Wanna Get Your Fish On? A Guide Is a Good Way To Go

What kind of guide should you hire? Depends on what you’re after…

By kncitom on June 19, 2019
Pretty good day on Folsom Lake, May 2019

Fishing in Northern California is some of the best anywhere in the United States. Our lakes and reservoirs are stocked with schools of bass, rainbow trout, king salmon, sockeye salmon (known as kokanee) and come late summer and fall, ocean-run king salmon make their way up the Sacramento River and its tributaries. There is literally something you can be chasing, year-round.

My buddy Joe and a nice landlocked king salmon from Folsom Lake

And while many of these waters can be fished from shore (one of the easiest is Donner Lake, where public access is available on all the piers along the west shore), most often the best fishing is going to be from a boat, especially in summer when most species dive deep to stay in cooler water. So, what’s the best way to target them?                                                                                                                                                                                                        

Hire a guide.

Now, I have my own boat and have been fishing here a long time. But when my family and I first moved here, I didn’t know much about the fishing at all and hiring guides became big part of how I learned. I don’t want this to read like an infomercial so I’m not going to recommend specific guides. Instead, I’ll list some things to keep in mind if you’re thinking about hiring one (And by the way, even though I’m coming at this as a guy who primarily fishes lakes and the Sacramento River, if you’d rather fish smaller streams or rivers, or even the ocean, these points can be applied to hiring guides who fish those waters as well).

  1. It’s Gonna Cost. Guides aren’t cheap–a typical day trip can cost $200, and more if it’s peak season somewhere. But, at the very least that should always include gear and the cleaning of any catch at the end of the day. See if they offer discounts for kids, the elderly or veterans. Some do. 
  2. Why Are You Going? If it’s just to catch some fish with minimal stress and fuss, great! But if you’re thinking you’d like to take up boat fishing yourself, going with a guide can potentially save you a ton of time and effort. At most, you may be fishing with four or five other clients in a boat that’s probably no more than 20′, so you’ll have a lot of time and opportunity to observe and converse. And by the way, most guides are totally fine with sharing their knowledge because A) most fishermen, even pros, love to talk and B) because they know the more people who take an interest in fishing, the more reason Fish and Game will have to maintain a healthy fisheries program in California. If you have a guide who is stingy with information..? Go with someone different next time.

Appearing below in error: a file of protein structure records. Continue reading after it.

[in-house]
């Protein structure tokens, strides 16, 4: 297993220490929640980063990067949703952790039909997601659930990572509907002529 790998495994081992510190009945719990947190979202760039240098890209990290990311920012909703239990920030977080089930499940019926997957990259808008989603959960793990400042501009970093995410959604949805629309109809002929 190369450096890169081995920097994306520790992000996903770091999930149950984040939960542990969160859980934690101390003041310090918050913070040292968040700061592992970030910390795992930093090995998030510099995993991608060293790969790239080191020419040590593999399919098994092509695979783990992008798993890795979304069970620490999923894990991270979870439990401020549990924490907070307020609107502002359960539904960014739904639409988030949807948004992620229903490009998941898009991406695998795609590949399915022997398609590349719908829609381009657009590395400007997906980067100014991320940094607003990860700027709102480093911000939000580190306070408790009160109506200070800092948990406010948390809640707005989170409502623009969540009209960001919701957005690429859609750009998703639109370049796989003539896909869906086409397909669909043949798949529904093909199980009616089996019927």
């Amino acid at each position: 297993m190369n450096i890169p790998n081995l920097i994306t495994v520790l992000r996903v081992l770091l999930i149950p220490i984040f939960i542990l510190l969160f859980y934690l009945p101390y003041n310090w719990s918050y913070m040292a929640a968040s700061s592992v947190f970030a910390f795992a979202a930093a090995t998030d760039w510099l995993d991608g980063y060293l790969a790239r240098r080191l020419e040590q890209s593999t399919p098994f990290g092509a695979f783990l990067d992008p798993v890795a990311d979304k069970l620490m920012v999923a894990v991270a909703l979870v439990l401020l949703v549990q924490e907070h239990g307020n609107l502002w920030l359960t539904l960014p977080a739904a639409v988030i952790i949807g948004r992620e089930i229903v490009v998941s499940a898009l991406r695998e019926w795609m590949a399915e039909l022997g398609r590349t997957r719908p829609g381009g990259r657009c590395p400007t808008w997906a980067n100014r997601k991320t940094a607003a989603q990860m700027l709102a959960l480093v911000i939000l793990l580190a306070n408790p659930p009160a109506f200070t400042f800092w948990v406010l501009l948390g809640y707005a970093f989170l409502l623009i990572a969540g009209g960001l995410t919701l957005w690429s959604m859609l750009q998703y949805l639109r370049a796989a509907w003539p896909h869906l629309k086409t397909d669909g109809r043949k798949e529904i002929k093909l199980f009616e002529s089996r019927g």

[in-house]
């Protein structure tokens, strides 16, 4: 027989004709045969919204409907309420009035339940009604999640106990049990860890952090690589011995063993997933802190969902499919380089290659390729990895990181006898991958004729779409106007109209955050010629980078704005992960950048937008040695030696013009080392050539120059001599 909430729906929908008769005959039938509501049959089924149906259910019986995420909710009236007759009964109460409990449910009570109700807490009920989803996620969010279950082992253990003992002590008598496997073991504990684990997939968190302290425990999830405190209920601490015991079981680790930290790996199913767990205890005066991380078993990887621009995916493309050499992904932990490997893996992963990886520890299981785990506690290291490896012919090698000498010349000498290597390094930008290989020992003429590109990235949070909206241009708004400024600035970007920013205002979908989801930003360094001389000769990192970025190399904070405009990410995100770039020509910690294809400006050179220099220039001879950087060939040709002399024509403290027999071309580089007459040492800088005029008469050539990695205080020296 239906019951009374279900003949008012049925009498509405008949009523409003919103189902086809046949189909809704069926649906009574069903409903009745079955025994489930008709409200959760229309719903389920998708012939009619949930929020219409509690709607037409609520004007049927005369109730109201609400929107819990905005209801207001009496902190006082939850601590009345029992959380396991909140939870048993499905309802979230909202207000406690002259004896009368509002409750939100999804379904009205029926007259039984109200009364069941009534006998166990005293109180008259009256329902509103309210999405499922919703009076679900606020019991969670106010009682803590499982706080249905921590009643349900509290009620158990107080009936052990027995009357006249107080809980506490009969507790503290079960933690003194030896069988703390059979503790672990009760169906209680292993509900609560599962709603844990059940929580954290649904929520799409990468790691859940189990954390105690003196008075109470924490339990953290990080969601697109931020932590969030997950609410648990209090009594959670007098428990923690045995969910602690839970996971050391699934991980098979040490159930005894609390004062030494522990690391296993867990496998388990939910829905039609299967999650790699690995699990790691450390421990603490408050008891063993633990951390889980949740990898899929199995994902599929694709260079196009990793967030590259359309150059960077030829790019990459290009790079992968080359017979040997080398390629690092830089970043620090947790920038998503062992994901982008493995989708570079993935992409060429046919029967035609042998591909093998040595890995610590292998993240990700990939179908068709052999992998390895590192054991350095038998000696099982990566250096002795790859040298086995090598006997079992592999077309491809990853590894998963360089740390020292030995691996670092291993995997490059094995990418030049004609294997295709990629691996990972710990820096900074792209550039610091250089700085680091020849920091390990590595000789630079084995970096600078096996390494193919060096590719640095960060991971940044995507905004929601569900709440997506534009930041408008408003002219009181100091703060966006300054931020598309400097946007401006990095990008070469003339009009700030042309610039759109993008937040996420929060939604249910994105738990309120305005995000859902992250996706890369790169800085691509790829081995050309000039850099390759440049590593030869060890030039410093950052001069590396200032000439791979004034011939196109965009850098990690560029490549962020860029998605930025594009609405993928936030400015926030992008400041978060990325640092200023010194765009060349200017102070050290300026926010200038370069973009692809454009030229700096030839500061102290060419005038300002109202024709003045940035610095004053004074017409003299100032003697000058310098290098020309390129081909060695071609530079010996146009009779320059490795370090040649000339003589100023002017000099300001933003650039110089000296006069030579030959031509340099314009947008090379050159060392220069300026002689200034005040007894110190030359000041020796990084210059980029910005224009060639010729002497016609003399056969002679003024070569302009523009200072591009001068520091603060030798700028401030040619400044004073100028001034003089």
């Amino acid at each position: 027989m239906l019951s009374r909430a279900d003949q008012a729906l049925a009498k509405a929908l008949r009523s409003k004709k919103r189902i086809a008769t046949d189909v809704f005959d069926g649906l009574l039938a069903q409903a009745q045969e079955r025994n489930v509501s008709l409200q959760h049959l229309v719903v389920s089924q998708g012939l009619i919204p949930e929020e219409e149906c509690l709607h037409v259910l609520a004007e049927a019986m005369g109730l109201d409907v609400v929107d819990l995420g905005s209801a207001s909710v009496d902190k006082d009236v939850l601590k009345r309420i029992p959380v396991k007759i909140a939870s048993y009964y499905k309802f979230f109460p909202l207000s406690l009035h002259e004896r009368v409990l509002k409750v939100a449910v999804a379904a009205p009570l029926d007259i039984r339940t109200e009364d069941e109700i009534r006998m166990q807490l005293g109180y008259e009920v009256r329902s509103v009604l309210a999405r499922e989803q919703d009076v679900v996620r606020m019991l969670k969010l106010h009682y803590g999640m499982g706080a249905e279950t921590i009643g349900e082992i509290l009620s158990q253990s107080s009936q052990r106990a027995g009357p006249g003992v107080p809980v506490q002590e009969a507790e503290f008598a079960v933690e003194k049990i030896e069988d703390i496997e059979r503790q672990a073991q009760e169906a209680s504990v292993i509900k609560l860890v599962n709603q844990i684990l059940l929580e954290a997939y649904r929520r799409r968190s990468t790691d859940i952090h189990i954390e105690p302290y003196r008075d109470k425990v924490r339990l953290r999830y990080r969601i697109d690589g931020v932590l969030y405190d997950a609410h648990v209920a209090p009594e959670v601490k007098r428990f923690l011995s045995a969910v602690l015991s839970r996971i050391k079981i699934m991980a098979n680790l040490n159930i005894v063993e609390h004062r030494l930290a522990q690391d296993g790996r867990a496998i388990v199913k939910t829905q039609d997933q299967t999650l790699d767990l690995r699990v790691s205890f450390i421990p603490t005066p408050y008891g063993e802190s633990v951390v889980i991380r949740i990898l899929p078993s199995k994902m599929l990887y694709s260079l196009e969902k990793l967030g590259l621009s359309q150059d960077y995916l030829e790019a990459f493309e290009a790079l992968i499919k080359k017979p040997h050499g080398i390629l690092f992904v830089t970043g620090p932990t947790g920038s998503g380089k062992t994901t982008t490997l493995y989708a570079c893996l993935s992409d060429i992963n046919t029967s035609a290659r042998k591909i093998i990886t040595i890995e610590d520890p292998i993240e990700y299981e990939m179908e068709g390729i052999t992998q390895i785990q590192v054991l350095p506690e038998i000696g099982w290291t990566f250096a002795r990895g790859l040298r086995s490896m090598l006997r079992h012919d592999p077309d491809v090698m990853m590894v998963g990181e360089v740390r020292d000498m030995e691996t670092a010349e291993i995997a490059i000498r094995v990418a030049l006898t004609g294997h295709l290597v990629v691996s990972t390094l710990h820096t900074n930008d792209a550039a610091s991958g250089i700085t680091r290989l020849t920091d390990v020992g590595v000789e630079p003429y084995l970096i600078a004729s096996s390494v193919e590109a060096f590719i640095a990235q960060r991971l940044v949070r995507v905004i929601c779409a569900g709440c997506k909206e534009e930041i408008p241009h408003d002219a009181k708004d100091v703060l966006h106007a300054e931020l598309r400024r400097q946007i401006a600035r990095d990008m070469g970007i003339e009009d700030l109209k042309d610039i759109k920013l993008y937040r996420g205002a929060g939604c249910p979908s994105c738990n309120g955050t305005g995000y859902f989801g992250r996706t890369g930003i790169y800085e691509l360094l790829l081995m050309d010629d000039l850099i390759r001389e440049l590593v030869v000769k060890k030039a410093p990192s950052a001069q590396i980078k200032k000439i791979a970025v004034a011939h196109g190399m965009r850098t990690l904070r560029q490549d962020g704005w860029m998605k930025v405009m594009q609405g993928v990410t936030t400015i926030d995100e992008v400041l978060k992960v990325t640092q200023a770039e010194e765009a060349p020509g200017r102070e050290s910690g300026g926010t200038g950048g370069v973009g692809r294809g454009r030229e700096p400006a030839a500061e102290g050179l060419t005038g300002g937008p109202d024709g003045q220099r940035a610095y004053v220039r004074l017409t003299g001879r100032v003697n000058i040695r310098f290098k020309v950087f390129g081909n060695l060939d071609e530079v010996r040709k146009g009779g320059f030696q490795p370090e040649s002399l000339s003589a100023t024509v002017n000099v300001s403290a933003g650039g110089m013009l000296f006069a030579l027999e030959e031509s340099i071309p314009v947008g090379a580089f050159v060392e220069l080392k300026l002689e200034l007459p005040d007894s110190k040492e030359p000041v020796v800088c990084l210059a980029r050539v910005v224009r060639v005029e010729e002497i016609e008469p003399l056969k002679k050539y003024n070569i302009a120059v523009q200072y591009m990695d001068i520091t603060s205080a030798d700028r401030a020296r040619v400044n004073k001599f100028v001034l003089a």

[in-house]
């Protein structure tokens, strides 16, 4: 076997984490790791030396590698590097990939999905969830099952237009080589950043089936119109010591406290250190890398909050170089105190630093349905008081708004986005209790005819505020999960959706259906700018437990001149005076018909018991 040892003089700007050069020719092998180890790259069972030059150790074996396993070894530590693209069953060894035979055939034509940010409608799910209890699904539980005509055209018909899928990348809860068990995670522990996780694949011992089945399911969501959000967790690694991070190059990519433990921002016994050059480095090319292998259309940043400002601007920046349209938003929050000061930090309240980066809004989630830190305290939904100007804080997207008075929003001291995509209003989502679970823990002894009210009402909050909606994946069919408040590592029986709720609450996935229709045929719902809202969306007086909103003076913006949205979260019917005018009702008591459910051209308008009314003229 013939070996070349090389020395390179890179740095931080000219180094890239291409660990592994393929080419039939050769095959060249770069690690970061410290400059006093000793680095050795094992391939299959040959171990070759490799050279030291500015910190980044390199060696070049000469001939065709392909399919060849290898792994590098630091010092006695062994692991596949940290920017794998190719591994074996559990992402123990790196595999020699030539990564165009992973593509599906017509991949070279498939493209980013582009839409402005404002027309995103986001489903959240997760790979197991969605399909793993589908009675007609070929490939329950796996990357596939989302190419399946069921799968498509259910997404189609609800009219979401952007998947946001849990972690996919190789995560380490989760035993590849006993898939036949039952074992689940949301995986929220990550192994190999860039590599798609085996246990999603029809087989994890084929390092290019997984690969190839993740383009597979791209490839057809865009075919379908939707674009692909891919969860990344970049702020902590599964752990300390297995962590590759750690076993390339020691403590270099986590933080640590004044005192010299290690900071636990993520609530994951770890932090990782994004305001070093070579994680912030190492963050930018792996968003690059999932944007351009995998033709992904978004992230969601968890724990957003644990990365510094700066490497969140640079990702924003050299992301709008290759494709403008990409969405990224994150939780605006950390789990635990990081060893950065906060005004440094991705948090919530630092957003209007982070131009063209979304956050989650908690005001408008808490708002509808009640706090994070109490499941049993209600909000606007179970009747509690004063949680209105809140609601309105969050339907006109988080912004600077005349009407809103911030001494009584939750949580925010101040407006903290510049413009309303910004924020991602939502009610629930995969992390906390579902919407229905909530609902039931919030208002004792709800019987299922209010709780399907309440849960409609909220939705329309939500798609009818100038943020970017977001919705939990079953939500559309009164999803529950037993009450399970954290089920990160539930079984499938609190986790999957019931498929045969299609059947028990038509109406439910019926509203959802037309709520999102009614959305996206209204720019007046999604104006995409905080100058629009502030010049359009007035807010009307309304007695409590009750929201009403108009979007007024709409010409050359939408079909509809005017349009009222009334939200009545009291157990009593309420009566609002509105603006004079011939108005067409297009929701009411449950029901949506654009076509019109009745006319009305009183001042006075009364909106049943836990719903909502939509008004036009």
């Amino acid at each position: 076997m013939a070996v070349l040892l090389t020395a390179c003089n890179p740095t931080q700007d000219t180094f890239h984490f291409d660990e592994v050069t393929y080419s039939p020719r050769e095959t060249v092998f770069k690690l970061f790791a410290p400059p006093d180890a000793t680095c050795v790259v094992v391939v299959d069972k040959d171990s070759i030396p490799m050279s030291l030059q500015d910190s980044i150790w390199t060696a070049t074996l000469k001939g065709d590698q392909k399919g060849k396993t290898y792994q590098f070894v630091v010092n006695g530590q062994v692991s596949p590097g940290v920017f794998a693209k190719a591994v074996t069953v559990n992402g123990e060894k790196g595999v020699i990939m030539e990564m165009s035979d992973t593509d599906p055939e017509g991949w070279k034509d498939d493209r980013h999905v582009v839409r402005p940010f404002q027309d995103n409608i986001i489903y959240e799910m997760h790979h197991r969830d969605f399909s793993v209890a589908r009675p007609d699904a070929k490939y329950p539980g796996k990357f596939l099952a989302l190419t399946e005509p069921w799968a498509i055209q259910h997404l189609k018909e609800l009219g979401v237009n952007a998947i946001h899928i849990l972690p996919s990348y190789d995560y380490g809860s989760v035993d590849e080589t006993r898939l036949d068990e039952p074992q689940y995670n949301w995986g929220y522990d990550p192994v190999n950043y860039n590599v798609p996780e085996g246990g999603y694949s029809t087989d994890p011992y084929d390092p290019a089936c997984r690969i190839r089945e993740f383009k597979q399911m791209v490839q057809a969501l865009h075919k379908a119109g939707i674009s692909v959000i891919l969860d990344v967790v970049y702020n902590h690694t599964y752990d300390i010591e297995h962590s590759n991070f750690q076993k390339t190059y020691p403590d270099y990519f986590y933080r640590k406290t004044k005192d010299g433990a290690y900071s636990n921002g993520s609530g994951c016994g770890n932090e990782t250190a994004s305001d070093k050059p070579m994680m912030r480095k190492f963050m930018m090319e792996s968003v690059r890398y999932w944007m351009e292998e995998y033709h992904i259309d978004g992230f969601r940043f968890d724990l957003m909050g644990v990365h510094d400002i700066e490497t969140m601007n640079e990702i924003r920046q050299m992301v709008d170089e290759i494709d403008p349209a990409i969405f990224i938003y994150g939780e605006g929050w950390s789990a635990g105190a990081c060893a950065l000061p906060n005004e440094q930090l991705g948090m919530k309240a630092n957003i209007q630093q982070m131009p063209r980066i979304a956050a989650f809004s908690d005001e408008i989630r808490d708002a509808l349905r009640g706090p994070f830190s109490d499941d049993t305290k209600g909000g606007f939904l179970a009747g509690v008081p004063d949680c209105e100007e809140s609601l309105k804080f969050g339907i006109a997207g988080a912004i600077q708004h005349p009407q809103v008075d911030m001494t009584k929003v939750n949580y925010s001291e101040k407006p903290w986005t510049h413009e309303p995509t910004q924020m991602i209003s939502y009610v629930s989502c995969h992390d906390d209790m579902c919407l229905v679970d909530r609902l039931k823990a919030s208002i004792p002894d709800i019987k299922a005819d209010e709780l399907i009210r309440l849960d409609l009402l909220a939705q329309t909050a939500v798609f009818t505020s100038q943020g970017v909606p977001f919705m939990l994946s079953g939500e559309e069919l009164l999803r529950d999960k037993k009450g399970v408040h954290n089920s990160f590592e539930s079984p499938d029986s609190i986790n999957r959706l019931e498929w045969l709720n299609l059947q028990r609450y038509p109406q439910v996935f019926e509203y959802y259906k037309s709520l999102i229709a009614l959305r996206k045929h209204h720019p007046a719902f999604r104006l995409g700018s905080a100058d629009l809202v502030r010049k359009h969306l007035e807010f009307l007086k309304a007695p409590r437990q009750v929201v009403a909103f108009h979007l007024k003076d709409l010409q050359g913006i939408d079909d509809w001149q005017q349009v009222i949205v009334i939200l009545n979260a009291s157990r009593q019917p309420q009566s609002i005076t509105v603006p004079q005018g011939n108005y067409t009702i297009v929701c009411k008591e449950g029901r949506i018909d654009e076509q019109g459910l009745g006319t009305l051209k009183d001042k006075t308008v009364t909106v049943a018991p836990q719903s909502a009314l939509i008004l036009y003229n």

3. Research Your Guide. Not all guides are created equal. Some are more hardcore than others. Some love teaching the sport. Most are a mixture of both.  Either way, they oughta be friendly; you’re gonna spend up to six or seven hours in a confined space with them…you do not want a grump or one who loses their mind if you lose a fish. Word of mouth is the best resource but if that’s not available, read reviews and when you contact them ahead of time, explain your expectations and see how they respond.
  4. What Do You Want To Catch? This may seem obvious, but there are defined seasons here for catching different types of fish. What species would you most like to target? If it’s a beefy Sacramento River king, you’re looking at late summer through fall. Hard-fighting Striped bass on the Delta? Winter and spring. Tasty Stampede Lake kokanee? Late spring through late summer. Do a little research and determine what species you’d most like to chase then find a service that fits your needs.
  5. Maintain Realistic Expectations. While yes, you’re spending a lot of money on your guide’s experience and expertise, even the best whiff sometimes. It happens. On all but the slowest days you’ll still likely catch more than the average fisherman, and even if you get completely skunked, that doesn’t mean the guide’s knowledge and know-how is somehow wrong. Some days the fish just win, and that’s when you have to look at it this way: you’re still gaining valuable information and hey, no matter what happens you’re still out on the water.

I’ve fished since I was a kid, but much of that was in the Pacific Northwest. When I got serious about fishing down here, I went out with a few different guides who helped accelerate my learning curve so much. I even became friends with a couple of them and stay in contact. It’s a super fun hobby and, for me anyway, there’s no better rush than the first few moments of a rod doubling over and line zinging off the reel. And for fisheries I don’t know much about, I still hire guides; a buddy and I had a great experience last winter with a guide on Pyramid Lake in Nevada catching native Lahontan Cutthroat and yep, we were taking notes. 

Pyramid Lake Lahontan Cutthroat

 If you’d like to find out more about hiring a guide, check out the website for the Northern California Guide and Sportsman’s Association, here 

Good luck, and leave the bananas at home. 


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